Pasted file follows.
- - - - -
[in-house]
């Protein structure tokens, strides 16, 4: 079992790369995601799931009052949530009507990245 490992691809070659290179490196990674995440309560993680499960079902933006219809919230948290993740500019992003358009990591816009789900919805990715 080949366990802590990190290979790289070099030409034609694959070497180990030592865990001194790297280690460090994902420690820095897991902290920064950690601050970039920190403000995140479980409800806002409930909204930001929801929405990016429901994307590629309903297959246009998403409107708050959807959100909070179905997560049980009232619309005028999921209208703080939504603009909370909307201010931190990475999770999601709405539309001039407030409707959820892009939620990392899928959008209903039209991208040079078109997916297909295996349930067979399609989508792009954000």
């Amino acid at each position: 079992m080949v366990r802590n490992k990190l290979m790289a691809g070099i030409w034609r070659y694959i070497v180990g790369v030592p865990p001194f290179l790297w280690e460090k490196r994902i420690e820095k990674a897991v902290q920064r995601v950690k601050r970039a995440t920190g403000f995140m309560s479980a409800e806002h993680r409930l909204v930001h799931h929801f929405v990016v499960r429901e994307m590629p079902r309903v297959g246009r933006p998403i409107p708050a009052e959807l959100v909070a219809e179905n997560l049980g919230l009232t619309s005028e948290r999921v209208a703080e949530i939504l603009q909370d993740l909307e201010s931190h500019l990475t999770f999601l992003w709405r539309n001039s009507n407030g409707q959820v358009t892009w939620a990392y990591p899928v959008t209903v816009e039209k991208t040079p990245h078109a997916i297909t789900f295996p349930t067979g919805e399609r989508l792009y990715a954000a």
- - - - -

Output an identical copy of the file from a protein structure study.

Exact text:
[in-house]
């Protein structure tokens, strides 16, 4: 079992790369995601799931009052949530009507990245 490992691809070659290179490196990674995440309560993680499960079902933006219809919230948290993740500019992003358009990591816009789900919805990715 080949366990802590990190290979790289070099030409034609694959070497180990030592865990001194790297280690460090994902420690820095897991902290920064950690601050970039920190403000995140479980409800806002409930909204930001929801929405990016429901994307590629309903297959246009998403409107708050959807959100909070179905997560049980009232619309005028999921209208703080939504603009909370909307201010931190990475999770999601709405539309001039407030409707959820892009939620990392899928959008209903039209991208040079078109997916297909295996349930067979399609989508792009954000």
């Amino acid at each position: 079992m080949v366990r802590n490992k990190l290979m790289a691809g070099i030409w034609r070659y694959i070497v180990g790369v030592p865990p001194f290179l790297w280690e460090k490196r994902i420690e820095k990674a897991v902290q920064r995601v950690k601050r970039a995440t920190g403000f995140m309560s479980a409800e806002h993680r409930l909204v930001h799931h929801f929405v990016v499960r429901e994307m590629p079902r309903v297959g246009r933006p998403i409107p708050a009052e959807l959100v909070a219809e179905n997560l049980g919230l009232t619309s005028e948290r999921v209208a703080e949530i939504l603009q909370d993740l909307e201010s931190h500019l990475t999770f999601l992003w709405r539309n001039s009507n407030g409707q959820v358009t892009w939620a990392y990591p899928v959008t209903v816009e039209k991208t040079p990245h078109a997916i297909t789900f295996p349930t067979g919805e399609r989508l792009y990715a954000a």